You want to store data in a database without having to use SQL to access it.
Use the ActiveRecord library, available as the
activerecord gem. It automatically defines
Ruby classes that access the contents of database tables.
As an example, let's create two tables in the MySQL database
cookbook (see the chapter
introduction for more on creating the database itself). The
blog_posts table, defined below in SQL,
models a simple weblog containing a number of posts. Each blog post
can have a number of comments, so we also define a
use cookbook; DROP TABLE IF EXISTS blog_posts; CREATE TABLE blog_posts ( id INT(11) NOT NULL AUTO_INCREMENT, title VARCHAR(200), content TEXT, PRIMARY KEY (id) ) ENGINE=InnoDB; DROP TABLE IF EXISTS comments; CREATE TABLE comments ( id INT(11) NOT NULL AUTO_INCREMENT, blog_post_id INT(11), author VARCHAR(200), content TEXT, PRIMARY KEY (id) ) ENGINE=InnoDB;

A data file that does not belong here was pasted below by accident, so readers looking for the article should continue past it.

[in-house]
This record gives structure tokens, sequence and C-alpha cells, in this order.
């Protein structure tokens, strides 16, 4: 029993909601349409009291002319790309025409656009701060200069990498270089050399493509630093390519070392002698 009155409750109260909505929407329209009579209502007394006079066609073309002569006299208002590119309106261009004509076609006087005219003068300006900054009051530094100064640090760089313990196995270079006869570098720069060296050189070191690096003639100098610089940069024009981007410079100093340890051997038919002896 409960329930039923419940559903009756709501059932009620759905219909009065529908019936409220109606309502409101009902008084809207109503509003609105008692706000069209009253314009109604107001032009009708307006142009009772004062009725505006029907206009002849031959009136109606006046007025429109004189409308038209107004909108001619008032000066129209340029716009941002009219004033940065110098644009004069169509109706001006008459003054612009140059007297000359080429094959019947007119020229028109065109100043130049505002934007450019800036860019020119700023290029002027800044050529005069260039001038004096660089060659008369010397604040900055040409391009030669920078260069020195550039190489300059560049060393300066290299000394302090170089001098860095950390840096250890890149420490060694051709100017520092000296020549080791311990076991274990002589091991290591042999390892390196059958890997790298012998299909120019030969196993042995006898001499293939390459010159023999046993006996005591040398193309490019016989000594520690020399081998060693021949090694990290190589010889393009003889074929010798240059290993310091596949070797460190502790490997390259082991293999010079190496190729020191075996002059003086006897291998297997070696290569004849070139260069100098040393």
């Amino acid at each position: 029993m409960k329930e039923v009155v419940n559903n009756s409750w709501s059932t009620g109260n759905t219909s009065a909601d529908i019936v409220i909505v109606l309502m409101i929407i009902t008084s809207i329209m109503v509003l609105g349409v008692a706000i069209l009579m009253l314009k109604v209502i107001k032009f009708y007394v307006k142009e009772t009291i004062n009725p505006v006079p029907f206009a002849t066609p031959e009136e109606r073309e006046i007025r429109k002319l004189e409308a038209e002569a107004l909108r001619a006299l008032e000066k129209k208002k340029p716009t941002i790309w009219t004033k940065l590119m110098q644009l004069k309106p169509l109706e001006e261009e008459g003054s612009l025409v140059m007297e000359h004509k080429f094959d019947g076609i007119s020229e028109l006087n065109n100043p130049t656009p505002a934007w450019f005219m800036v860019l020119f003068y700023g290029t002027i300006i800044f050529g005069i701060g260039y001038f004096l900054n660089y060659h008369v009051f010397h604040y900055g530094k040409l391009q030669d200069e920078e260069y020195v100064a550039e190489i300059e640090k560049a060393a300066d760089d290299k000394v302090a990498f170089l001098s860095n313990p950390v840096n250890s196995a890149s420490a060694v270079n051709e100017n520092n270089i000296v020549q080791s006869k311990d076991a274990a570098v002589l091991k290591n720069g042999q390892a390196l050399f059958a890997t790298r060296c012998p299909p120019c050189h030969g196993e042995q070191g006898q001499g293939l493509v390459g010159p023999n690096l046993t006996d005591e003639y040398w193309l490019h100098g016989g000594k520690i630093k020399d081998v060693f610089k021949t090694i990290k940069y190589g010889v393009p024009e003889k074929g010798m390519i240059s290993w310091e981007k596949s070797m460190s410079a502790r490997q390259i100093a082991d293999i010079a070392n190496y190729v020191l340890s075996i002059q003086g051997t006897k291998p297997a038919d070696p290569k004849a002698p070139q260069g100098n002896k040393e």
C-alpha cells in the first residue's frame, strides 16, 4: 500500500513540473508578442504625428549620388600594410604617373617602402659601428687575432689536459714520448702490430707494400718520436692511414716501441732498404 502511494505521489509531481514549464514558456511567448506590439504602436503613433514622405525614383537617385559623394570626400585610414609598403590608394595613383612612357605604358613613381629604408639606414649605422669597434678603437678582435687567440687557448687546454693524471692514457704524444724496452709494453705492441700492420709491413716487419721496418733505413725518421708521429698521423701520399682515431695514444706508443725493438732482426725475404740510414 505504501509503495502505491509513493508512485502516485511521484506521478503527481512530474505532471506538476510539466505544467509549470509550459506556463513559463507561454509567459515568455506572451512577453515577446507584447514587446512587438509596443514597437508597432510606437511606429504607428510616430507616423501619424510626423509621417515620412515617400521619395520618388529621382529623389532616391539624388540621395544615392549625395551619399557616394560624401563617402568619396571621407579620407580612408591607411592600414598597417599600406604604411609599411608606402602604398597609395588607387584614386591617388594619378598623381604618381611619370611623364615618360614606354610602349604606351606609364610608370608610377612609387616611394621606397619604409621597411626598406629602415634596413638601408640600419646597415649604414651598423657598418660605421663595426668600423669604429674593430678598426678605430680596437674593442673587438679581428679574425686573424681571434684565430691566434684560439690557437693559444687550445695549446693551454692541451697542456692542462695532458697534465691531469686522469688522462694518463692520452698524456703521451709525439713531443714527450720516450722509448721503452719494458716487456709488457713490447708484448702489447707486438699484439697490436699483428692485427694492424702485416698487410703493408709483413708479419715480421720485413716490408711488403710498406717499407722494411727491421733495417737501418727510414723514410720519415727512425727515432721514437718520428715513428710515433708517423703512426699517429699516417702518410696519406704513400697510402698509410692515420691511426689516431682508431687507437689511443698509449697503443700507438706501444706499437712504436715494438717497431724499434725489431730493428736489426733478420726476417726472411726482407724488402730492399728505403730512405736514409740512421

Here are two Ruby classes to represent those tables, and the relationship between them:
require 'cookbook_dbconnect' activerecord_connect # See chapter introduction class BlogPost < ActiveRecord::Base has_many :comments end class Comment < ActiveRecord::Base belongs_to :blog_post end
Now you can create entries in the tables without writing any SQL:
post = BlogPost.create(:title => 'First post', :content => "Here are some pictures of our iguana.") comment = Comment.create(:blog_post => post, :author => 'Alice', :content => "That's ...